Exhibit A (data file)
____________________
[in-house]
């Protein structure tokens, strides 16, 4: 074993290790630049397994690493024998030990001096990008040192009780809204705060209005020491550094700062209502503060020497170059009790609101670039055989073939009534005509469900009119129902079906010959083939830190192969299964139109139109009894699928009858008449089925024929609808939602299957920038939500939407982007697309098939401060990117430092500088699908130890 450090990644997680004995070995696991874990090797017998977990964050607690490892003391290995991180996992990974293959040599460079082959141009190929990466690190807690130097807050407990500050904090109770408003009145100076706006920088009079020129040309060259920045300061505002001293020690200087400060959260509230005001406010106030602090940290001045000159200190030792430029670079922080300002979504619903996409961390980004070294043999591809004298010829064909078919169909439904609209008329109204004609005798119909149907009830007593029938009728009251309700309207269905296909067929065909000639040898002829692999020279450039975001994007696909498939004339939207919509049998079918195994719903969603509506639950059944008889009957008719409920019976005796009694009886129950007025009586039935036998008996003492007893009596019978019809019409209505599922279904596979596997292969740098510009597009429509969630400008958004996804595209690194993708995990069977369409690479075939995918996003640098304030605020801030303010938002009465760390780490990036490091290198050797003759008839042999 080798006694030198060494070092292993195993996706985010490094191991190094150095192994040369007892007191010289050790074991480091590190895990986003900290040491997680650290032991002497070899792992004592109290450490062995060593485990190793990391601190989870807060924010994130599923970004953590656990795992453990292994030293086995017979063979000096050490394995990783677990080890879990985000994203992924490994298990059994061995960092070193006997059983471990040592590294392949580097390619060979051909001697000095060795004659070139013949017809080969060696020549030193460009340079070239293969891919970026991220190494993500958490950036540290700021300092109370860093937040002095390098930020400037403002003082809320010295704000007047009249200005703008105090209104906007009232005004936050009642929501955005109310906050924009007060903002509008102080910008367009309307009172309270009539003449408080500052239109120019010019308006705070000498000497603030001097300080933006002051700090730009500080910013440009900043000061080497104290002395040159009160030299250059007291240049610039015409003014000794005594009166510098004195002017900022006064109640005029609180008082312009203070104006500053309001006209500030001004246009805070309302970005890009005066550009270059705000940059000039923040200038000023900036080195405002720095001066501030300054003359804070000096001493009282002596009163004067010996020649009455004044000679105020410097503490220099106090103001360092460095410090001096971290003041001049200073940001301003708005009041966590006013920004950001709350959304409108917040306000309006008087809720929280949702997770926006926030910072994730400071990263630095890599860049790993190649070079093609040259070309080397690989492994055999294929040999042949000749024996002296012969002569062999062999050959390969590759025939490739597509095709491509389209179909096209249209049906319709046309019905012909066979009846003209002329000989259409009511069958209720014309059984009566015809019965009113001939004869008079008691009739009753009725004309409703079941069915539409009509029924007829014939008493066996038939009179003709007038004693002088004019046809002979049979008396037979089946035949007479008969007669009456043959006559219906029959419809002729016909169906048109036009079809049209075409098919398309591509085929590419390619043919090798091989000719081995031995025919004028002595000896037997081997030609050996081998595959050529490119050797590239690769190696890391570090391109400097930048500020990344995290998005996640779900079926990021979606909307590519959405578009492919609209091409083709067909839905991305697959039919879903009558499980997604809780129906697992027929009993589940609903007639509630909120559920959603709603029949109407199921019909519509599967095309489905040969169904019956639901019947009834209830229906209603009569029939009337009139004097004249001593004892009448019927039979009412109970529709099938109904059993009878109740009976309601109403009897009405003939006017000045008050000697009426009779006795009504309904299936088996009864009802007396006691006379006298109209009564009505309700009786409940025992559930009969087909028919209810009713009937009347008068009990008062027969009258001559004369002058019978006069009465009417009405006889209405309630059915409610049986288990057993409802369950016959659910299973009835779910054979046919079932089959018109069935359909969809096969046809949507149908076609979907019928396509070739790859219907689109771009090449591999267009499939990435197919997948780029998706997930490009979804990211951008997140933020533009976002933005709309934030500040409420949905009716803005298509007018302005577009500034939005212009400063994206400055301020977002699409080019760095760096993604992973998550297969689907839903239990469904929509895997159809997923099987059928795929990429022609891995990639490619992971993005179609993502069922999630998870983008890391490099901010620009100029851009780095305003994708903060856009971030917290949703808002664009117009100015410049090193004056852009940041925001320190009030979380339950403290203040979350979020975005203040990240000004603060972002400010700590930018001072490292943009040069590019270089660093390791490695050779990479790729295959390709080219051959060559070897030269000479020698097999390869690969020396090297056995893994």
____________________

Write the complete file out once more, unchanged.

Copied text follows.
[in-house]
């Protein structure tokens, strides 16, 4: 074993290790630049397994690493024998030990001096990008040192009780809204705060209005020491550094700062209502503060020497170059009790609101670039055989073939009534005509469900009119129902079906010959083939830190192969299964139109139109009894699928009858008449089925024929609808939602299957920038939500939407982007697309098939401060990117430092500088699908130890 450090990644997680004995070995696991874990090797017998977990964050607690490892003391290995991180996992990974293959040599460079082959141009190929990466690190807690130097807050407990500050904090109770408003009145100076706006920088009079020129040309060259920045300061505002001293020690200087400060959260509230005001406010106030602090940290001045000159200190030792430029670079922080300002979504619903996409961390980004070294043999591809004298010829064909078919169909439904609209008329109204004609005798119909149907009830007593029938009728009251309700309207269905296909067929065909000639040898002829692999020279450039975001994007696909498939004339939207919509049998079918195994719903969603509506639950059944008889009957008719409920019976005796009694009886129950007025009586039935036998008996003492007893009596019978019809019409209505599922279904596979596997292969740098510009597009429509969630400008958004996804595209690194993708995990069977369409690479075939995918996003640098304030605020801030303010938002009465760390780490990036490091290198050797003759008839042999 080798006694030198060494070092292993195993996706985010490094191991190094150095192994040369007892007191010289050790074991480091590190895990986003900290040491997680650290032991002497070899792992004592109290450490062995060593485990190793990391601190989870807060924010994130599923970004953590656990795992453990292994030293086995017979063979000096050490394995990783677990080890879990985000994203992924490994298990059994061995960092070193006997059983471990040592590294392949580097390619060979051909001697000095060795004659070139013949017809080969060696020549030193460009340079070239293969891919970026991220190494993500958490950036540290700021300092109370860093937040002095390098930020400037403002003082809320010295704000007047009249200005703008105090209104906007009232005004936050009642929501955005109310906050924009007060903002509008102080910008367009309307009172309270009539003449408080500052239109120019010019308006705070000498000497603030001097300080933006002051700090730009500080910013440009900043000061080497104290002395040159009160030299250059007291240049610039015409003014000794005594009166510098004195002017900022006064109640005029609180008082312009203070104006500053309001006209500030001004246009805070309302970005890009005066550009270059705000940059000039923040200038000023900036080195405002720095001066501030300054003359804070000096001493009282002596009163004067010996020649009455004044000679105020410097503490220099106090103001360092460095410090001096971290003041001049200073940001301003708005009041966590006013920004950001709350959304409108917040306000309006008087809720929280949702997770926006926030910072994730400071990263630095890599860049790993190649070079093609040259070309080397690989492994055999294929040999042949000749024996002296012969002569062999062999050959390969590759025939490739597509095709491509389209179909096209249209049906319709046309019905012909066979009846003209002329000989259409009511069958209720014309059984009566015809019965009113001939004869008079008691009739009753009725004309409703079941069915539409009509029924007829014939008493066996038939009179003709007038004693002088004019046809002979049979008396037979089946035949007479008969007669009456043959006559219906029959419809002729016909169906048109036009079809049209075409098919398309591509085929590419390619043919090798091989000719081995031995025919004028002595000896037997081997030609050996081998595959050529490119050797590239690769190696890391570090391109400097930048500020990344995290998005996640779900079926990021979606909307590519959405578009492919609209091409083709067909839905991305697959039919879903009558499980997604809780129906697992027929009993589940609903007639509630909120559920959603709603029949109407199921019909519509599967095309489905040969169904019956639901019947009834209830229906209603009569029939009337009139004097004249001593004892009448019927039979009412109970529709099938109904059993009878109740009976309601109403009897009405003939006017000045008050000697009426009779006795009504309904299936088996009864009802007396006691006379006298109209009564009505309700009786409940025992559930009969087909028919209810009713009937009347008068009990008062027969009258001559004369002058019978006069009465009417009405006889209405309630059915409610049986288990057993409802369950016959659910299973009835779910054979046919079932089959018109069935359909969809096969046809949507149908076609979907019928396509070739790859219907689109771009090449591999267009499939990435197919997948780029998706997930490009979804990211951008997140933020533009976002933005709309934030500040409420949905009716803005298509007018302005577009500034939005212009400063994206400055301020977002699409080019760095760096993604992973998550297969689907839903239990469904929509895997159809997923099987059928795929990429022609891995990639490619992971993005179609993502069922999630998870983008890391490099901010620009100029851009780095305003994708903060856009971030917290949703808002664009117009100015410049090193004056852009940041925001320190009030979380339950403290203040979350979020975005203040990240000004603060972002400010700590930018001072490292943009040069590019270089660093390791490695050779990479790729295959390709080219051959060559070897030269000479020698097999390869690969020396090297056995893994």